2018/08/27: the best parts of travel are precisely the things that technology cannot touch.
Algorithms are great at giving you something you like, but terrible at giving you something you love. Worse, by promoting familiarity, algorithms punish culture.
One caveat: Avoiding algorithms doesn’t apply to traveling in beautiful places. I depend on algorithms in expansive natural parks. When I’m in Patagonia, I want to do the best hike. In Alaska, I was to see the prettiest glacier. The focus is on nature, not people. Depending on algorithms, however, doesn’t work as well in cities, where culture is more important than geography. City travel works best when we put down our phones, seek serendipity, and lean into another culture.
Distinct, foreign experiences in cities — which evolve around people —cannot be bought or sold. They can’t be found in guidebooks and you’ll find no reviews on Yelp. More, as I scroll down these algorithmic websites, I find bland experience after bland experience. When we rely too much on algorithms, we travel around the world and end up with the same experiences we’d find in our backyard.
As tourism increases, I wonder if we’re actually traveling less. To travel is to escape familiarity and learn into the head-scratching quirks of another culture.
Dan Wang said it best:
“We’re all traveling to more places now, but I wonder if their novelty is limited by our tendency to travel to them in all the same ways. We use online booking to find hotels close to the city center, Yelp for restaurants nearby, and grab coffee in cafés that frankly all feel the same at this point.”
Unfortunately, algorithms discourage this kind of culturally rich travel. In turn, they destroy difference and encourage similarly — a “globalized sameness-as-a-service.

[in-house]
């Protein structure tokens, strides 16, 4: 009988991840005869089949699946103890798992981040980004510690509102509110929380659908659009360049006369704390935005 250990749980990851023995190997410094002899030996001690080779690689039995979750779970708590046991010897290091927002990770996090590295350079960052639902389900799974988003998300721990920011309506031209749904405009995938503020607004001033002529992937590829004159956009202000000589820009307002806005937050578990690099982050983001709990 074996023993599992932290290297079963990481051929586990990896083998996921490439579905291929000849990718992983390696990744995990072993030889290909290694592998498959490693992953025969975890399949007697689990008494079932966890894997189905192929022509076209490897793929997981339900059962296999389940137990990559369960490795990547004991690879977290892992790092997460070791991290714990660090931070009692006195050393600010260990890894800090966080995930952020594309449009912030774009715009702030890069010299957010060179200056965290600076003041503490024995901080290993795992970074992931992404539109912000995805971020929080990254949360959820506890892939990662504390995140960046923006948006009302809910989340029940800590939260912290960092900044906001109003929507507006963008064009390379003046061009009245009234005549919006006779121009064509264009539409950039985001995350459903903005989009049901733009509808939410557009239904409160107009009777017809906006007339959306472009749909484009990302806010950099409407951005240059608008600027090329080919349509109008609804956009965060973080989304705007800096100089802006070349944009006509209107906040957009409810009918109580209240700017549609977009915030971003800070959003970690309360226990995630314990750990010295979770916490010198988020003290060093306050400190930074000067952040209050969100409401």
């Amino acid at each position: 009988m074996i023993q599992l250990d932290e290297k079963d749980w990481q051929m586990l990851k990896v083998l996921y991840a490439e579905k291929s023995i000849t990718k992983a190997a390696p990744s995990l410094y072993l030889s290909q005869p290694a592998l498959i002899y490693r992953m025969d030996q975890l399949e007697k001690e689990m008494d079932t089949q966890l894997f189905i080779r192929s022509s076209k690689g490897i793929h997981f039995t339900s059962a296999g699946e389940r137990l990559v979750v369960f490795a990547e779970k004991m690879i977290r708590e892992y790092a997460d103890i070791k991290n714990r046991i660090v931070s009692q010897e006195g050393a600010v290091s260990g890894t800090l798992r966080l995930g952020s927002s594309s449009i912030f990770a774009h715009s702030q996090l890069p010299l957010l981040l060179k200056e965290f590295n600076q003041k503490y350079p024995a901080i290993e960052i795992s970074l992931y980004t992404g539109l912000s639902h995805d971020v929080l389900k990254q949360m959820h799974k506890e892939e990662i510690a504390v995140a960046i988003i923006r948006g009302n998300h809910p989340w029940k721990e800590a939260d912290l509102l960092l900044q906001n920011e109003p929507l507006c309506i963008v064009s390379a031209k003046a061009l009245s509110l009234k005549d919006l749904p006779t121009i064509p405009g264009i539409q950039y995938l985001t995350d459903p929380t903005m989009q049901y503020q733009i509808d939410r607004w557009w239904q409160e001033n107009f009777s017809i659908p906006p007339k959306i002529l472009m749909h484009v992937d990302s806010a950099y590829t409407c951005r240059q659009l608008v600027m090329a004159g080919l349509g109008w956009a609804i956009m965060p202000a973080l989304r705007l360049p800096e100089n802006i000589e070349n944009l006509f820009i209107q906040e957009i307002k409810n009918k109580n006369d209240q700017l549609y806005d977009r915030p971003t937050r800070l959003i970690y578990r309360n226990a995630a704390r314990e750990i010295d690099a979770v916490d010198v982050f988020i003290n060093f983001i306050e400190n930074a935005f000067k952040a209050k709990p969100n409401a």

2018/10/09: while Couchsurfing emphasizes people, Airbnb places more emphasis on places. One of our participants explained:
“People who go on Airbnb, they are looking for a specific goal, a specific service, expecting the place is going to be clean […] the water isn’t leaking from the sink. I know people who do Couchsurfing even though they could definitely afford to use Airbnb every time they travel, because they want that human experience.”
In a follow-up quantitative analysis we conducted of the profile text from hosts on the two websites with a commonly-used system for text analysis called LIWC, we found that, compared to Couchsurfing, a lower proportion of words in Airbnb profiles were classified as being about people while a larger proportion of words were classified as being about places.
Finally, our research suggested that although hosts are the powerful parties in exchange on Couchsurfing, social power shifts from hosts to guests on Airbnb. Reflecting a much broader theme in our interviews, one of our participants expressed this concisely, saying:
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Ever wondered about the future of travel? I was challenged to speak about it at travel industry conference in Italy. What did I know about tourism? It turns out more than I thought, that is if the way my Silicon Valley friends travel today are any indication of things to come.On December 3rd, I gave the below keynote at the Buy Tourism Online conference in Florence, Italy about the sharing economy and travel.
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